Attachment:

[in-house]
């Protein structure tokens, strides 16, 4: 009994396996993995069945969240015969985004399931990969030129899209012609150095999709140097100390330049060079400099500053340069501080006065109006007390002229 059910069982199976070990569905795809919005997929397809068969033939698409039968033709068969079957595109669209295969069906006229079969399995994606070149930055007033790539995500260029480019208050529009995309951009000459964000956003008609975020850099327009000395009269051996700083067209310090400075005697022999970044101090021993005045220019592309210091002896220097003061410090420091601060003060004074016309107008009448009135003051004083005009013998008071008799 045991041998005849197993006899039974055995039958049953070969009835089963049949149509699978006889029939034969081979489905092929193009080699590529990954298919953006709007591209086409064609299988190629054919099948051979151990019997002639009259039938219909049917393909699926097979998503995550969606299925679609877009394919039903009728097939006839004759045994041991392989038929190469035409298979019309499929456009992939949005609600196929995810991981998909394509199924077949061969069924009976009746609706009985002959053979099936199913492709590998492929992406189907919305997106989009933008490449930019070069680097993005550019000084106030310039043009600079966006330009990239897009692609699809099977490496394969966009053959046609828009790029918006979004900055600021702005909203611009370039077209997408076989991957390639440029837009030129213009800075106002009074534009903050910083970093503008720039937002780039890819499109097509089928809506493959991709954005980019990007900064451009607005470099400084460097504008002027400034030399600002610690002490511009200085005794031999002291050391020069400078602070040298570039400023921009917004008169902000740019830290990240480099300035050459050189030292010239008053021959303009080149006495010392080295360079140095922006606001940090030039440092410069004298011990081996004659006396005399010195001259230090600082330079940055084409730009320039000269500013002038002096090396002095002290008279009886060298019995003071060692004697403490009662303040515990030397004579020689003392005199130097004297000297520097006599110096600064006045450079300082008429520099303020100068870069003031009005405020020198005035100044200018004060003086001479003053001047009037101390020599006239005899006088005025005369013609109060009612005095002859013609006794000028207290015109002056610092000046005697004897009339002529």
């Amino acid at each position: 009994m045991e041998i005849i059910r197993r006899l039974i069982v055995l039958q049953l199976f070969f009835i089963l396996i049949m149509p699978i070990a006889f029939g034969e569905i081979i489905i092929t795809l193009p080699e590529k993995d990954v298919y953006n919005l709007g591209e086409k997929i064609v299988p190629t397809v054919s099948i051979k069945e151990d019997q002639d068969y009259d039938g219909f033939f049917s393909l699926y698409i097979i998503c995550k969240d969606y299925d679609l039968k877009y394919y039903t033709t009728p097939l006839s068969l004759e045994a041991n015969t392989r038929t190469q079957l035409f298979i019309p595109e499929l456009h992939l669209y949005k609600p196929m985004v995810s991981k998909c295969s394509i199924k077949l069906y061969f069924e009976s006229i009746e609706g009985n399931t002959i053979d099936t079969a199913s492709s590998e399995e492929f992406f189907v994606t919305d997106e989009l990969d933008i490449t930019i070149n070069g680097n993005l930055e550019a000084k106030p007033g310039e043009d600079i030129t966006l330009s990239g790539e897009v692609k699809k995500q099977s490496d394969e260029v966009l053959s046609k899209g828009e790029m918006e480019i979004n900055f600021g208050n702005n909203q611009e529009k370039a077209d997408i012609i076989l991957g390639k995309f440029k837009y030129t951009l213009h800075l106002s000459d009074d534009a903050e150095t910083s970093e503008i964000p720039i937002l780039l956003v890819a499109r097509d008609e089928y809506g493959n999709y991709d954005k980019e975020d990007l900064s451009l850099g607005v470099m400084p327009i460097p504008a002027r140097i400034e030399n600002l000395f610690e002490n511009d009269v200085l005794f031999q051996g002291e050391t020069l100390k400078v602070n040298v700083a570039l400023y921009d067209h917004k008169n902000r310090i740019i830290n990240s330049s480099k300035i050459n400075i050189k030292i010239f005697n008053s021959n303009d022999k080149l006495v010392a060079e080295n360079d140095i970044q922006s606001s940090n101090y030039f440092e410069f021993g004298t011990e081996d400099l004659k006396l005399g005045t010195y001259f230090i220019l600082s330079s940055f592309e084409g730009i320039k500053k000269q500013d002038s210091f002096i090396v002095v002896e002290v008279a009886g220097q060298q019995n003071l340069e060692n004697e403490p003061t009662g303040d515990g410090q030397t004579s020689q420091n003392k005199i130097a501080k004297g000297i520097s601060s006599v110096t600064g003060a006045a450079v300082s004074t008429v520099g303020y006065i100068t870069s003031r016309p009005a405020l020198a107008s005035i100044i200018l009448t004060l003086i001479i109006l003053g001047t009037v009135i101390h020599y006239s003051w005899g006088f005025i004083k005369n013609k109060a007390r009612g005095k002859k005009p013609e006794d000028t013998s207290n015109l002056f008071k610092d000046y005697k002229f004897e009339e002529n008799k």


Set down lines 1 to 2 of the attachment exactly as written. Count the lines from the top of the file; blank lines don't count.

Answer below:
[in-house]
């Protein structure tokens, strides 16, 4: 009994396996993995069945969240015969985004399931990969030129899209012609150095999709140097100390330049060079400099500053340069501080006065109006007390002229 059910069982199976070990569905795809919005997929397809068969033939698409039968033709068969079957595109669209295969069906006229079969399995994606070149930055007033790539995500260029480019208050529009995309951009000459964000956003008609975020850099327009000395009269051996700083067209310090400075005697022999970044101090021993005045220019592309210091002896220097003061410090420091601060003060004074016309107008009448009135003051004083005009013998008071008799 045991041998005849197993006899039974055995039958049953070969009835089963049949149509699978006889029939034969081979489905092929193009080699590529990954298919953006709007591209086409064609299988190629054919099948051979151990019997002639009259039938219909049917393909699926097979998503995550969606299925679609877009394919039903009728097939006839004759045994041991392989038929190469035409298979019309499929456009992939949005609600196929995810991981998909394509199924077949061969069924009976009746609706009985002959053979099936199913492709590998492929992406189907919305997106989009933008490449930019070069680097993005550019000084106030310039043009600079966006330009990239897009692609699809099977490496394969966009053959046609828009790029918006979004900055600021702005909203611009370039077209997408076989991957390639440029837009030129213009800075106002009074534009903050910083970093503008720039937002780039890819499109097509089928809506493959991709954005980019990007900064451009607005470099400084460097504008002027400034030399600002610690002490511009200085005794031999002291050391020069400078602070040298570039400023921009917004008169902000740019830290990240480099300035050459050189030292010239008053021959303009080149006495010392080295360079140095922006606001940090030039440092410069004298011990081996004659006396005399010195001259230090600082330079940055084409730009320039000269500013002038002096090396002095002290008279009886060298019995003071060692004697403490009662303040515990030397004579020689003392005199130097004297000297520097006599110096600064006045450079300082008429520099303020100068870069003031009005405020020198005035100044200018004060003086001479003053001047009037101390020599006239005899006088005025005369013609109060009612005095002859013609006794000028207290015109002056610092000046005697004897009339002529």